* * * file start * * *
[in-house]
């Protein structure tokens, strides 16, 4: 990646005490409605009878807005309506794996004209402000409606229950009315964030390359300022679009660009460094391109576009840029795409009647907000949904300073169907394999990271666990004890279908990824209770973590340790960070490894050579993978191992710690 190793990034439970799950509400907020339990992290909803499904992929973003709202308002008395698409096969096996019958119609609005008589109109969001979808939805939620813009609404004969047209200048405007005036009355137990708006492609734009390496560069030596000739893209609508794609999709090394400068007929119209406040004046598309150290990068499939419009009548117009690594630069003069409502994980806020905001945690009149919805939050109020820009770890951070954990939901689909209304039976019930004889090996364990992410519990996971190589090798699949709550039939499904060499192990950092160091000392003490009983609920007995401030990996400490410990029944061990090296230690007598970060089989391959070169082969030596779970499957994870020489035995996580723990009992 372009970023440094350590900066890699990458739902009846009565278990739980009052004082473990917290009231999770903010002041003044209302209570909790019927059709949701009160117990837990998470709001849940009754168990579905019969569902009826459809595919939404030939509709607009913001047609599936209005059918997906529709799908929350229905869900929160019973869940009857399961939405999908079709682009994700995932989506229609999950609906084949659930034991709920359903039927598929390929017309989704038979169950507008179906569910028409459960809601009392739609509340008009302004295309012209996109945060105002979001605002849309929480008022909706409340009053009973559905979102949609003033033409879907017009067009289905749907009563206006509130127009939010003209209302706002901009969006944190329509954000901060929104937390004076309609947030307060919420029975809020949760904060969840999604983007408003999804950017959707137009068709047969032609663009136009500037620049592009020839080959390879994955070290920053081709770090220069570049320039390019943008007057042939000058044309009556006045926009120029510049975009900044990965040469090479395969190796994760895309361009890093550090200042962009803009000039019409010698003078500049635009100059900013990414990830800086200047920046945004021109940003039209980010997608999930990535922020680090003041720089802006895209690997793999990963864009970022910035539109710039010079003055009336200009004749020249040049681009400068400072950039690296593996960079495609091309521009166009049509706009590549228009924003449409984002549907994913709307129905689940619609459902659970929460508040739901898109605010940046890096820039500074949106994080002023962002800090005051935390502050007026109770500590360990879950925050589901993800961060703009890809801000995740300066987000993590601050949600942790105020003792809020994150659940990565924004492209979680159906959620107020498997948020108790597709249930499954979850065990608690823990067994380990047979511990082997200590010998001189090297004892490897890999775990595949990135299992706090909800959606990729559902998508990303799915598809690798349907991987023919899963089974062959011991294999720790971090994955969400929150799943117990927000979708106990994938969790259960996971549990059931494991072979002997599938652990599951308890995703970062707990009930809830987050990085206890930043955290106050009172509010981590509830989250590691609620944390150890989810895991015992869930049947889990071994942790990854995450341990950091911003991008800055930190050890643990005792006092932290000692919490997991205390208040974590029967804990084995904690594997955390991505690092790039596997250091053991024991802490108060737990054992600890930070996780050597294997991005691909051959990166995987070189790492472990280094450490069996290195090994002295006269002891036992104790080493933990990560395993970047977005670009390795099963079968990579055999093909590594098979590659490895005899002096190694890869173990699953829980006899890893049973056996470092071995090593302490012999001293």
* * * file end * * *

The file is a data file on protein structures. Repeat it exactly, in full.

[in-house]
């Protein structure tokens, strides 16, 4: 990646005490409605009878807005309506794996004209402000409606229950009315964030390359300022679009660009460094391109576009840029795409009647907000949904300073169907394999990271666990004890279908990824209770973590340790960070490894050579993978191992710690 190793990034439970799950509400907020339990992290909803499904992929973003709202308002008395698409096969096996019958119609609005008589109109969001979808939805939620813009609404004969047209200048405007005036009355137990708006492609734009390496560069030596000739893209609508794609999709090394400068007929119209406040004046598309150290990068499939419009009548117009690594630069003069409502994980806020905001945690009149919805939050109020820009770890951070954990939901689909209304039976019930004889090996364990992410519990996971190589090798699949709550039939499904060499192990950092160091000392003490009983609920007995401030990996400490410990029944061990090296230690007598970060089989391959070169082969030596779970499957994870020489035995996580723990009992 372009970023440094350590900066890699990458739902009846009565278990739980009052004082473990917290009231999770903010002041003044209302209570909790019927059709949701009160117990837990998470709001849940009754168990579905019969569902009826459809595919939404030939509709607009913001047609599936209005059918997906529709799908929350229905869900929160019973869940009857399961939405999908079709682009994700995932989506229609999950609906084949659930034991709920359903039927598929390929017309989704038979169950507008179906569910028409459960809601009392739609509340008009302004295309012209996109945060105002979001605002849309929480008022909706409340009053009973559905979102949609003033033409879907017009067009289905749907009563206006509130127009939010003209209302706002901009969006944190329509954000901060929104937390004076309609947030307060919420029975809020949760904060969840999604983007408003999804950017959707137009068709047969032609663009136009500037620049592009020839080959390879994955070290920053081709770090220069570049320039390019943008007057042939000058044309009556006045926009120029510049975009900044990965040469090479395969190796994760895309361009890093550090200042962009803009000039019409010698003078500049635009100059900013990414990830800086200047920046945004021109940003039209980010997608999930990535922020680090003041720089802006895209690997793999990963864009970022910035539109710039010079003055009336200009004749020249040049681009400068400072950039690296593996960079495609091309521009166009049509706009590549228009924003449409984002549907994913709307129905689940619609459902659970929460508040739901898109605010940046890096820039500074949106994080002023962002800090005051935390502050007026109770500590360990879950925050589901993800961060703009890809801000995740300066987000993590601050949600942790105020003792809020994150659940990565924004492209979680159906959620107020498997948020108790597709249930499954979850065990608690823990067994380990047979511990082997200590010998001189090297004892490897890999775990595949990135299992706090909800959606990729559902998508990303799915598809690798349907991987023919899963089974062959011991294999720790971090994955969400929150799943117990927000979708106990994938969790259960996971549990059931494991072979002997599938652990599951308890995703970062707990009930809830987050990085206890930043955290106050009172509010981590509830989250590691609620944390150890989810895991015992869930049947889990071994942790990854995450341990950091911003991008800055930190050890643990005792006092932290000692919490997991205390208040974590029967804990084995904690594997955390991505690092790039596997250091053991024991802490108060737990054992600890930070996780050597294997991005691909051959990166995987070189790492472990280094450490069996290195090994002295006269002891036992104790080493933990990560395993970047977005670009390795099963079968990579055999093909590594098979590659490895005899002096190694890869173990699953829980006899890893049973056996470092071995090593302490012999001293």